- Radio Times
- Review by:
- Damon Wise
A wonderful corrective to the usual Hollywood portrayal of small-town life in the Deep South, this somewhat uneven but often truly uplifting documentary tells the story of the local, racially integrated music scene in the "small town with the big sound".
The name of Muscle Shoals, Alabama may be unfamiliar to the uninitiated, even though it's the place where the Rolling Stones recorded Brown Sugar in the late 1960s. That legendary song is just one of many recorded over the last 50 years at FAME Studios and the Muscle Shoals Sound Studio, near the banks of the Tennessee. Soul giants Aretha Franklin, Wilson Pickett and Percy Sledge all laid down classic tracks there, usually with funky house band the Swampers, an unassuming bunch of musicians who shocked the industry when it was revealed they were, in fact, all white.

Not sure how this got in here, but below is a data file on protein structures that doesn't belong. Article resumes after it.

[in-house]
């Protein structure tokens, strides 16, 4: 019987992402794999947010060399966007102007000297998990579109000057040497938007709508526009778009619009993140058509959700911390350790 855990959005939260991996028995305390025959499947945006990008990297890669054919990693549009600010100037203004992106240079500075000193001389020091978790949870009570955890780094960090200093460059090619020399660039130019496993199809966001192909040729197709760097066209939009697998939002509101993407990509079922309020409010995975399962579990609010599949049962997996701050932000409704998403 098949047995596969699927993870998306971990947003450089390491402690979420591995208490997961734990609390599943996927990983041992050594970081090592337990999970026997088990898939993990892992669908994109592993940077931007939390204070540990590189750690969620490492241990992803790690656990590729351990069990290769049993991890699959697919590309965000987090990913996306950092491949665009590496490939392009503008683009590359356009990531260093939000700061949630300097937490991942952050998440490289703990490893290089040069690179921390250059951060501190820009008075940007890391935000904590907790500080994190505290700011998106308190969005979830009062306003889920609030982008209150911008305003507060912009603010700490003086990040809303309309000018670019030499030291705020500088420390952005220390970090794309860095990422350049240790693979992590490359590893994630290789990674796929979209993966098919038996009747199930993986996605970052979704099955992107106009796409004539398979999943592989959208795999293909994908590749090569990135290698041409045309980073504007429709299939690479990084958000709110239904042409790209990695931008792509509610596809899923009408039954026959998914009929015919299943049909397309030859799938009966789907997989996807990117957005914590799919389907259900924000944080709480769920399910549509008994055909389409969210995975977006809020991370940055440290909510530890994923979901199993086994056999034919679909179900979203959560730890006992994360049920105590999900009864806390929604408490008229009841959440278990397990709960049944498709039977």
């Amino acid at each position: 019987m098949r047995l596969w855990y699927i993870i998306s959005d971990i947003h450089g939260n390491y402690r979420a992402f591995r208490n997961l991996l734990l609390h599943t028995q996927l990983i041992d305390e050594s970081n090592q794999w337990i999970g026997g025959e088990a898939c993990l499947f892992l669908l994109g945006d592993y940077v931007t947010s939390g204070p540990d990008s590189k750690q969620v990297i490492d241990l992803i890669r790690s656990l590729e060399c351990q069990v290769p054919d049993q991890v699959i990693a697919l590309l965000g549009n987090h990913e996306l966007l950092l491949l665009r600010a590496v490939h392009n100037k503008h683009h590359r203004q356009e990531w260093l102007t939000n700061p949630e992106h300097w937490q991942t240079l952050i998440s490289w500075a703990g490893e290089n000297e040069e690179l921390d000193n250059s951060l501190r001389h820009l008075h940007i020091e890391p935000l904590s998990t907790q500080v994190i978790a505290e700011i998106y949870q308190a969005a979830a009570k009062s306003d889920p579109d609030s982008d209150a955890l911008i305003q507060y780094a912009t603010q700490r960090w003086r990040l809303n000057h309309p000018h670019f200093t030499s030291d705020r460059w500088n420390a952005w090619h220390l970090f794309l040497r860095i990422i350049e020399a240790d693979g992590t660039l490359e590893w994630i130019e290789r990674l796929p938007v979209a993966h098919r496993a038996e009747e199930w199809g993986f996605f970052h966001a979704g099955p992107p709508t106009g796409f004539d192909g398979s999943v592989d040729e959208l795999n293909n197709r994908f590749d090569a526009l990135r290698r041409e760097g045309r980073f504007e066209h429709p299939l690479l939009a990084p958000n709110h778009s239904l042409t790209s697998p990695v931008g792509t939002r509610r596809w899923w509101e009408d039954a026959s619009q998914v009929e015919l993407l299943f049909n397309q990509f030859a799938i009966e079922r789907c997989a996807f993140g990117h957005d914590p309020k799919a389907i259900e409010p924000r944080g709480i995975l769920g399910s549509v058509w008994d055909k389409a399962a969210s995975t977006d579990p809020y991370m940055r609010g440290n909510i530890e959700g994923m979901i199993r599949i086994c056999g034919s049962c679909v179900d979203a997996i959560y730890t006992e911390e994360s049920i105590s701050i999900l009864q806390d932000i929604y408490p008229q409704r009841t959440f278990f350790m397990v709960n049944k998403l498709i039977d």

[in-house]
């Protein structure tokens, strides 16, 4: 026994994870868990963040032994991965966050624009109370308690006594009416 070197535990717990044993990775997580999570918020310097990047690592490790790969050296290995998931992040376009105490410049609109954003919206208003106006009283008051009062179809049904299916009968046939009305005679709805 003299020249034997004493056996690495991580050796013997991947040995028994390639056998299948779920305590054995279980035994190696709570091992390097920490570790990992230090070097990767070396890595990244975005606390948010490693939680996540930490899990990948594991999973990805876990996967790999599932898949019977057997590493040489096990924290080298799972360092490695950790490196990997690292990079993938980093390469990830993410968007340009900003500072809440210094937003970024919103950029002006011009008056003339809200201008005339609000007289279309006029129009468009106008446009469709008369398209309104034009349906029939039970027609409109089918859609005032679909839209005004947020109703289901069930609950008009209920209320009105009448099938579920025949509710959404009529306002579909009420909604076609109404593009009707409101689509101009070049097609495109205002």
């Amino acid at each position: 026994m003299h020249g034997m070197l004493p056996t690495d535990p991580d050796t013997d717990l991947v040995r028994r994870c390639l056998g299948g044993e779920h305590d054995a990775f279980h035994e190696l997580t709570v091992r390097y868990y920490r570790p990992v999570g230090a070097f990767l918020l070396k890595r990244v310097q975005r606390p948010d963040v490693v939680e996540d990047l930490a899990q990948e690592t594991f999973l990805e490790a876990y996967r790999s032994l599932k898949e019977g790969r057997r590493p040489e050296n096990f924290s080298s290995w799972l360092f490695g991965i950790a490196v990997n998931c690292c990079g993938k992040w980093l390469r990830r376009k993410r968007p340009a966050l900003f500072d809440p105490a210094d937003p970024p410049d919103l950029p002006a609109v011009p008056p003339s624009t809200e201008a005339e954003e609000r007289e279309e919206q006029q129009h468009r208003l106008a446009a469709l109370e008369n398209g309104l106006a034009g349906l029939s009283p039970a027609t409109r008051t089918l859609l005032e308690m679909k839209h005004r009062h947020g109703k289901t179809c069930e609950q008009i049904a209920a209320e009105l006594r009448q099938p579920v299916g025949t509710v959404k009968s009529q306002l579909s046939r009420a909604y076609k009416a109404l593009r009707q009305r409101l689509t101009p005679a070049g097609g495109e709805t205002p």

The real star of the show, though, is moustachioed Muscle Shoals impresario Rick Hall, whose love of music enabled him to escape a childhood of poverty and tragedy, and who could easily have been the inspiration for the hit song Patches, made famous by Clarence Carter.
About this programme
A look inside the legendary music hub, located alongside the Tennessee River, an unlikely breeding ground for some of America's most creative and defiant artists. Under the spiritual influence of the `Singing River,' as Native Americans called it, the studio's output has helped to create some of the most important and resonant songs of all time. At its heart is Rick Hall, who founded FAME Studios. Overcoming poverty and tragedy, he brought black and white musicians together in Alabama's cauldron of racial hostility to create music for the generations. Contributors include Greg Allman, Bono and Clarence Carter.
Cast and crew
- Greg Camalier
- Series Editor
- Nick Fraser